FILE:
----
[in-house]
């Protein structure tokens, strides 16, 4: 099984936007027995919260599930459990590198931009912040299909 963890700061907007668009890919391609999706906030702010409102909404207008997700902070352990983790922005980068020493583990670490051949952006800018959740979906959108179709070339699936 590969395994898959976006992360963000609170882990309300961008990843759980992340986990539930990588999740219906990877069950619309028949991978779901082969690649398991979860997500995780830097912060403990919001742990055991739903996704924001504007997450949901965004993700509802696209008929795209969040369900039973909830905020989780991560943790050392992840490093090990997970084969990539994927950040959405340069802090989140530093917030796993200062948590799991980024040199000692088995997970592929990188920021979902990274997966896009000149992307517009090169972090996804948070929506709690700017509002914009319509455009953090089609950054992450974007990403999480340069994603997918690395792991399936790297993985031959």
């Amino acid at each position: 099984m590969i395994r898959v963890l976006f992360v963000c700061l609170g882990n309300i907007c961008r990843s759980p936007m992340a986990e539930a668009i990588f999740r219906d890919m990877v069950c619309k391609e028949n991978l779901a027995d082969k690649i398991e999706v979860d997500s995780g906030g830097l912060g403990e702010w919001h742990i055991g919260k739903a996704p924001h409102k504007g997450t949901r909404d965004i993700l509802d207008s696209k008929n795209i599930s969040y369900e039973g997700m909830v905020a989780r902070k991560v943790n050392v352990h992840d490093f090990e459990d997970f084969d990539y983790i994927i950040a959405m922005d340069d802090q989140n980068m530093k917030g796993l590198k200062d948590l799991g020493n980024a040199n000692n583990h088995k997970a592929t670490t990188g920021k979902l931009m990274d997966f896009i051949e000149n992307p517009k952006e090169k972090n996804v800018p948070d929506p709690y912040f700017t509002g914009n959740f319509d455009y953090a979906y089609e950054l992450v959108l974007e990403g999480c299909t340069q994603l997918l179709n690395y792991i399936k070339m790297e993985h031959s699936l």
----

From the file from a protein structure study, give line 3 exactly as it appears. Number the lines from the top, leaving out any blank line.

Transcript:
């Amino acid at each position: 099984m590969i395994r898959v963890l976006f992360v963000c700061l609170g882990n309300i907007c961008r990843s759980p936007m992340a986990e539930a668009i990588f999740r219906d890919m990877v069950c619309k391609e028949n991978l779901a027995d082969k690649i398991e999706v979860d997500s995780g906030g830097l912060g403990e702010w919001h742990i055991g919260k739903a996704p924001h409102k504007g997450t949901r909404d965004i993700l509802d207008s696209k008929n795209i599930s969040y369900e039973g997700m909830v905020a989780r902070k991560v943790n050392v352990h992840d490093f090990e459990d997970f084969d990539y983790i994927i950040a959405m922005d340069d802090q989140n980068m530093k917030g796993l590198k200062d948590l799991g020493n980024a040199n000692n583990h088995k997970a592929t670490t990188g920021k979902l931009m990274d997966f896009i051949e000149n992307p517009k952006e090169k972090n996804v800018p948070d929506p709690y912040f700017t509002g914009n959740f319509d455009y953090a979906y089609e950054l992450v959108l974007e990403g999480c299909t340069q994603l997918l179709n690395y792991i399936k070339m790297e993985h031959s699936l």